Jonathan Tisdall, Improve Your Chess Now (1997) offers two useful appendices: "Mating Patterns" and "Common Tactical Themes." His words describing "Double Attack/Check" echo a statement that recall from Yuri Averbakh, Chess Tactics for Advanced Players (1992).
Double Attack is the essence of any successful operation. It would be more accurate to say Multiple Attack, since there is often a presence of, or a need for, more. I imagine the wording has arisen because a double is the limit on checking. Almost all the other themes have some element of multiple attack contained in them.In his largely successful effort to advance middlegame theory, Averbakh highlights the centrality of the double attack.
Tisdall, Improve Your Chess Now, 204.
If we regard the term "double attack" in a broader sense than has been done up to now by theoreticians, namely not merely as a two-pronged attack, but as a combination of attacks and threats, we notice that the double attack in one form or another in the basis of most intricate tactical operations.Averbakh's brilliant discussion of how the elementary checkmate of a lone king through the coordinated actions of a queen and king illustrates the double attack in practice is sufficient reason for paying the price to acquire a copy of this classic text. Averbakh's clear discussion of contacts also informs, it seems to me, the thought-provoking efforts of Momir Radovic to challenge the way chess is ordinarily taught to beginners, and to offer a system grounded in sound pedagogy.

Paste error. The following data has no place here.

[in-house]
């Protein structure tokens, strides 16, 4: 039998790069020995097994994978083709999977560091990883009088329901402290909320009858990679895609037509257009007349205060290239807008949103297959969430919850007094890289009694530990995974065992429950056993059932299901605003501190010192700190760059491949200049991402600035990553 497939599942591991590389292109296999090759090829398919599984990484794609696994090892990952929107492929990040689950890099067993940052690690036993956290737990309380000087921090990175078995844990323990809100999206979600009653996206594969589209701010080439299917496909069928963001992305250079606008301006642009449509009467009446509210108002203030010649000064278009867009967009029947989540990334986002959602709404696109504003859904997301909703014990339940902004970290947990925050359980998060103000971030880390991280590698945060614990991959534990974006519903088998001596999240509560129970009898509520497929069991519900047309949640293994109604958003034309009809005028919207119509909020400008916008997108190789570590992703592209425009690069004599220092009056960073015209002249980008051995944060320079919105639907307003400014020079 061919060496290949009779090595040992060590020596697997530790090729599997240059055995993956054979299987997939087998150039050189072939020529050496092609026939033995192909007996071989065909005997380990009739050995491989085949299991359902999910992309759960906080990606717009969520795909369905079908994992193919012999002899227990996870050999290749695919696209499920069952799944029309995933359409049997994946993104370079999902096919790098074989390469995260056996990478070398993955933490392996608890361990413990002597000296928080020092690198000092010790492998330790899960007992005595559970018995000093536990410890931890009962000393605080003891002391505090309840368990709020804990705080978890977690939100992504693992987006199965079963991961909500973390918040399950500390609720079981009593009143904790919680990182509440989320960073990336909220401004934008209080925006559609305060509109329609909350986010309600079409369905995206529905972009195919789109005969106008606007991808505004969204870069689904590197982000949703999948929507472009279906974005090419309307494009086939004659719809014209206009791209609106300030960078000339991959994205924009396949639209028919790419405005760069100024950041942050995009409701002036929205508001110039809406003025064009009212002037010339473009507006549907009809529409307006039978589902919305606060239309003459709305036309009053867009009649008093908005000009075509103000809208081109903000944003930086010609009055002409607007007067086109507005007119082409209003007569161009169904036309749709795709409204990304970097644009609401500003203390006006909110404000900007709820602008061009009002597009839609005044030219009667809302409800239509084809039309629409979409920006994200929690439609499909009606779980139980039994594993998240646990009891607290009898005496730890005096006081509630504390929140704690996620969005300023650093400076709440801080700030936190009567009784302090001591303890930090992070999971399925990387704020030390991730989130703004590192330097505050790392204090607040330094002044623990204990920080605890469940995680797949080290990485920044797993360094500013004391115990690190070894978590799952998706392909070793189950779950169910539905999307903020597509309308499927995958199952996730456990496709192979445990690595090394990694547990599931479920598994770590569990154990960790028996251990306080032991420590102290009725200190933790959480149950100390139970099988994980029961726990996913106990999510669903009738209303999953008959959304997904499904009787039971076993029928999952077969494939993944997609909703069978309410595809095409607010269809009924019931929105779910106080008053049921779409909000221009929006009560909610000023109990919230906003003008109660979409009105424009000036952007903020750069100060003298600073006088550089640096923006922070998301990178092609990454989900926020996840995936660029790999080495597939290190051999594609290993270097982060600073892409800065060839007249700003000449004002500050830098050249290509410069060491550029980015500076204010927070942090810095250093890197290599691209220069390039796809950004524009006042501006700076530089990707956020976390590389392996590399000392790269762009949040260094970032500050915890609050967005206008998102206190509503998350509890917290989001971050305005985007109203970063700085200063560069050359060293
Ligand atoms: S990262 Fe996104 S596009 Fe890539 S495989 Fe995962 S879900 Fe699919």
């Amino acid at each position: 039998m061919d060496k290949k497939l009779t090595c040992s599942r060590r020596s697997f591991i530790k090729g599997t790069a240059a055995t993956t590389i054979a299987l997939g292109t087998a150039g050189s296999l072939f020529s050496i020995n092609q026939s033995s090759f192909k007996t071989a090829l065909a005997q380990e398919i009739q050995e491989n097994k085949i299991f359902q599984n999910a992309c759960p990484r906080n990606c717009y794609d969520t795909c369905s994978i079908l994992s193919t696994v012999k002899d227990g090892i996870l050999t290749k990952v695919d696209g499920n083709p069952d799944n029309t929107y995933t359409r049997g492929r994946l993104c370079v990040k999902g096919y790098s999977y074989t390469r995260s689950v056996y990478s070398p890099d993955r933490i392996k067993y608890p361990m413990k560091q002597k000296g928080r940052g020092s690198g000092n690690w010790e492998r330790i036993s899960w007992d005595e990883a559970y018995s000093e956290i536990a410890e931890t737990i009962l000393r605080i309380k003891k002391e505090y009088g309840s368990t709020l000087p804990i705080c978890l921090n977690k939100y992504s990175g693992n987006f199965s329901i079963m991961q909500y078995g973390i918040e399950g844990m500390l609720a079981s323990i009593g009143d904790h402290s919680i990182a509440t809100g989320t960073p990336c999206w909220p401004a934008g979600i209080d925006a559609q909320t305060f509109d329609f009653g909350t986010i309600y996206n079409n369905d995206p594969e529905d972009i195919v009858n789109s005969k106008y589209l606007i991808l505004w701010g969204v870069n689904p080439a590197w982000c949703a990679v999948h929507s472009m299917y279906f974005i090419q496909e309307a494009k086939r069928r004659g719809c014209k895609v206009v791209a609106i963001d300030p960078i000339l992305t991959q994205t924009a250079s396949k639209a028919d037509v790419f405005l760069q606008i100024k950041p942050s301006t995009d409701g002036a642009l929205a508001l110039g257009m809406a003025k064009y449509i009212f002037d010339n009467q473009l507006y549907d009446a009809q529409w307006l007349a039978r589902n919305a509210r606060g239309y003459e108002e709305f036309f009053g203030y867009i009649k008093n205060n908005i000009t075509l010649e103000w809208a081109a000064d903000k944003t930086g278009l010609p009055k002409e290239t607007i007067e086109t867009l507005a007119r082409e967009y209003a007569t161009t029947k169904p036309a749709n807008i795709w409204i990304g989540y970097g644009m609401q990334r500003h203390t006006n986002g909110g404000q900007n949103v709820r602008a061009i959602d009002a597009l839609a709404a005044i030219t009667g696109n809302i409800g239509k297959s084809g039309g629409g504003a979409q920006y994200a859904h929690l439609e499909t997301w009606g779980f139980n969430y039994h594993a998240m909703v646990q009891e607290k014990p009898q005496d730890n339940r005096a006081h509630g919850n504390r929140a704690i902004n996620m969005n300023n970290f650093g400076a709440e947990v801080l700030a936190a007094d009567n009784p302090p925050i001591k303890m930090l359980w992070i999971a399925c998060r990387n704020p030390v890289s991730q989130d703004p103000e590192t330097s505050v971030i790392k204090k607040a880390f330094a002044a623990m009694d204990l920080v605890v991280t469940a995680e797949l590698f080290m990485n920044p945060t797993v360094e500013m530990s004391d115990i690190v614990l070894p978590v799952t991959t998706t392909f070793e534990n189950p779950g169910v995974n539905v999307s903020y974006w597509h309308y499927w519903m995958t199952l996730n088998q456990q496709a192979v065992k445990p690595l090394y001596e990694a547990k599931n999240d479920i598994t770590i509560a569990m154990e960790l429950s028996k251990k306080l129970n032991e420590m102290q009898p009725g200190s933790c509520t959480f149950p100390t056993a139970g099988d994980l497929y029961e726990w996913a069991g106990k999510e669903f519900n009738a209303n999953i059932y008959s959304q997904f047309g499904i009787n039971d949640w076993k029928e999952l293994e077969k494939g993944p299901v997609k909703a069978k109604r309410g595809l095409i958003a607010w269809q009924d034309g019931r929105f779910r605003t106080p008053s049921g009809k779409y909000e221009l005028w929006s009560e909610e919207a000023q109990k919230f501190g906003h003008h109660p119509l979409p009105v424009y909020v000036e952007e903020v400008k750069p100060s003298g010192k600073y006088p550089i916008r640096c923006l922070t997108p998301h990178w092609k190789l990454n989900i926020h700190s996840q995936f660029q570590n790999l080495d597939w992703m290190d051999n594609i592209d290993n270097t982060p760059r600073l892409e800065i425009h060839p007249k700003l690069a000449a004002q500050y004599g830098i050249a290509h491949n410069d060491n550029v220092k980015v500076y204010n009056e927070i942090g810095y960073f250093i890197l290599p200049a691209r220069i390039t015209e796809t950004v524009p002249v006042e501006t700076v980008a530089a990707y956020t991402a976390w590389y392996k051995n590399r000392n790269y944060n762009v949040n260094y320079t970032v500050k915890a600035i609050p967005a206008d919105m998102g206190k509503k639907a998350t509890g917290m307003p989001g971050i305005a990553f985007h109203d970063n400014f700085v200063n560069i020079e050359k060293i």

Averbakh, Chess Tactics for Advanced Players, 6.
It is almost possible to extract a list from Averbakh's text through examination of subheadings. However, most of his terms are better described as meta-motifs, efforts to make a theoretical contribution in the understanding of types of contacts. It is not Averbakh's central purpose to develop a practical list of motifs. Here's a sample of his headings.
Two-fold attack on a defended piece
Two-fold attack on two targets
Two-fold attack in conjunction with a pin
Mutual two-fold attack
Two-fold double attack
Tisdall offers an abbreviated theoretical discussion in the process of defining the terms in his list.
Demolition of Pawn structure
The index to Lev Alburt and Al Lawrence, Chess Training Pocket Book II (2008) offers another list. Some of the motifs are better described as positional, rather than tactical.
Removing the defender
The training website Chess Tempo uses a tagging system whereby users identify the motifs in problems, or can vote motifs others have identified up or down. The CT list currently has 34 tactical motif tags.
Back Rank Mate
Weak Back Rank
I have previously compiled a practical list in the creation of workbooks for my chess summer camps. The list is far from complete, but highlights those that I easily find in historic games from which I extract training positions for youth players to solve.
Removal of the guard
Edit 24 June 2014:
This year's camp workbook added zwischenzug, as well as discovered check as a separate entry.